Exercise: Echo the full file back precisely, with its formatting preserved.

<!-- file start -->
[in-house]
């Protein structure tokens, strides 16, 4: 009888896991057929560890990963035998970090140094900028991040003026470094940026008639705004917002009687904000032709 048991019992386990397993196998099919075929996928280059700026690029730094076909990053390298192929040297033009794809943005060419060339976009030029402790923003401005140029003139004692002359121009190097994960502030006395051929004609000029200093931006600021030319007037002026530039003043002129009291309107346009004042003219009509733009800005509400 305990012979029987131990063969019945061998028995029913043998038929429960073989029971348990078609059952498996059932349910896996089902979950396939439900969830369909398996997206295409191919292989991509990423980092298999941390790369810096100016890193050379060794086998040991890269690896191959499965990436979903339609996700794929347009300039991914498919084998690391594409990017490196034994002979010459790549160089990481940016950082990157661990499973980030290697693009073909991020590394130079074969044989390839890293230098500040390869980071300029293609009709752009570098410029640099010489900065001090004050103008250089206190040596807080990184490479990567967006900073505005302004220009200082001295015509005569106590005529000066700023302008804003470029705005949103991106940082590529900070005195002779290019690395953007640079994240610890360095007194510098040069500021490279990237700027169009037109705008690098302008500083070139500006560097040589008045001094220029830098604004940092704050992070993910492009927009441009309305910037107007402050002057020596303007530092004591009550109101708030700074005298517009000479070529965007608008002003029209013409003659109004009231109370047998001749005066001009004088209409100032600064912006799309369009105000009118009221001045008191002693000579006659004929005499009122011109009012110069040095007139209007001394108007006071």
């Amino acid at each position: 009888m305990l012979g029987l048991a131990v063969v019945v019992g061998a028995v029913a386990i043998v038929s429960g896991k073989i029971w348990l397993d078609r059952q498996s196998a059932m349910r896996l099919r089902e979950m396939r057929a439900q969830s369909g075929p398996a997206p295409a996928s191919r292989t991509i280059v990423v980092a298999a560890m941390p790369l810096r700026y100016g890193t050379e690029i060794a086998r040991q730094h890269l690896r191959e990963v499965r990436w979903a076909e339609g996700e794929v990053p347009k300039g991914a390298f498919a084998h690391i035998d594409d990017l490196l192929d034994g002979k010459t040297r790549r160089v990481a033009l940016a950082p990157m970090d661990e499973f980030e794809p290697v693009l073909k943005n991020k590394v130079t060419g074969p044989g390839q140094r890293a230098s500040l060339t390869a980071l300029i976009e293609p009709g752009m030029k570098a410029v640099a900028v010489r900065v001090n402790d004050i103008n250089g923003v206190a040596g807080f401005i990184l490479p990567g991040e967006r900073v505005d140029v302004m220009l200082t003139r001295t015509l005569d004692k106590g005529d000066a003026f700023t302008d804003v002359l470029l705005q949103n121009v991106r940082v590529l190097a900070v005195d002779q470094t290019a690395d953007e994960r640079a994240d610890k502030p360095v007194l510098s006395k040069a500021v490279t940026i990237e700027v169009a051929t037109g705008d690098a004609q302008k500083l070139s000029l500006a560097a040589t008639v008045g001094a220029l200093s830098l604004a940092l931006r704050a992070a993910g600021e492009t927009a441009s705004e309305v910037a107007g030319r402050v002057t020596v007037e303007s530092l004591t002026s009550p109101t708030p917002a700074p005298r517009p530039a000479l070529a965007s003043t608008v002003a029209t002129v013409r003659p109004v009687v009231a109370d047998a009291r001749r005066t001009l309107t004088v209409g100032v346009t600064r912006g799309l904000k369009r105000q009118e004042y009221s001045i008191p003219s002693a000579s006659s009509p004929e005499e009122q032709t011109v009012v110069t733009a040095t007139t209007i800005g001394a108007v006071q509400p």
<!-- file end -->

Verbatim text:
[in-house]
């Protein structure tokens, strides 16, 4: 009888896991057929560890990963035998970090140094900028991040003026470094940026008639705004917002009687904000032709 048991019992386990397993196998099919075929996928280059700026690029730094076909990053390298192929040297033009794809943005060419060339976009030029402790923003401005140029003139004692002359121009190097994960502030006395051929004609000029200093931006600021030319007037002026530039003043002129009291309107346009004042003219009509733009800005509400 305990012979029987131990063969019945061998028995029913043998038929429960073989029971348990078609059952498996059932349910896996089902979950396939439900969830369909398996997206295409191919292989991509990423980092298999941390790369810096100016890193050379060794086998040991890269690896191959499965990436979903339609996700794929347009300039991914498919084998690391594409990017490196034994002979010459790549160089990481940016950082990157661990499973980030290697693009073909991020590394130079074969044989390839890293230098500040390869980071300029293609009709752009570098410029640099010489900065001090004050103008250089206190040596807080990184490479990567967006900073505005302004220009200082001295015509005569106590005529000066700023302008804003470029705005949103991106940082590529900070005195002779290019690395953007640079994240610890360095007194510098040069500021490279990237700027169009037109705008690098302008500083070139500006560097040589008045001094220029830098604004940092704050992070993910492009927009441009309305910037107007402050002057020596303007530092004591009550109101708030700074005298517009000479070529965007608008002003029209013409003659109004009231109370047998001749005066001009004088209409100032600064912006799309369009105000009118009221001045008191002693000579006659004929005499009122011109009012110069040095007139209007001394108007006071």
């Amino acid at each position: 009888m305990l012979g029987l048991a131990v063969v019945v019992g061998a028995v029913a386990i043998v038929s429960g896991k073989i029971w348990l397993d078609r059952q498996s196998a059932m349910r896996l099919r089902e979950m396939r057929a439900q969830s369909g075929p398996a997206p295409a996928s191919r292989t991509i280059v990423v980092a298999a560890m941390p790369l810096r700026y100016g890193t050379e690029i060794a086998r040991q730094h890269l690896r191959e990963v499965r990436w979903a076909e339609g996700e794929v990053p347009k300039g991914a390298f498919a084998h690391i035998d594409d990017l490196l192929d034994g002979k010459t040297r790549r160089v990481a033009l940016a950082p990157m970090d661990e499973f980030e794809p290697v693009l073909k943005n991020k590394v130079t060419g074969p044989g390839q140094r890293a230098s500040l060339t390869a980071l300029i976009e293609p009709g752009m030029k570098a410029v640099a900028v010489r900065v001090n402790d004050i103008n250089g923003v206190a040596g807080f401005i990184l490479p990567g991040e967006r900073v505005d140029v302004m220009l200082t003139r001295t015509l005569d004692k106590g005529d000066a003026f700023t302008d804003v002359l470029l705005q949103n121009v991106r940082v590529l190097a900070v005195d002779q470094t290019a690395d953007e994960r640079a994240d610890k502030p360095v007194l510098s006395k040069a500021v490279t940026i990237e700027v169009a051929t037109g705008d690098a004609q302008k500083l070139s000029l500006a560097a040589t008639v008045g001094a220029l200093s830098l604004a940092l931006r704050a992070a993910g600021e492009t927009a441009s705004e309305v910037a107007g030319r402050v002057t020596v007037e303007s530092l004591t002026s009550p109101t708030p917002a700074p005298r517009p530039a000479l070529a965007s003043t608008v002003a029209t002129v013409r003659p109004v009687v009231a109370d047998a009291r001749r005066t001009l309107t004088v209409g100032v346009t600064r912006g799309l904000k369009r105000q009118e004042y009221s001045i008191p003219s002693a000579s006659s009509p004929e005499e009122q032709t011109v009012v110069t733009a040095t007139t209007i800005g001394a108007v006071q509400p």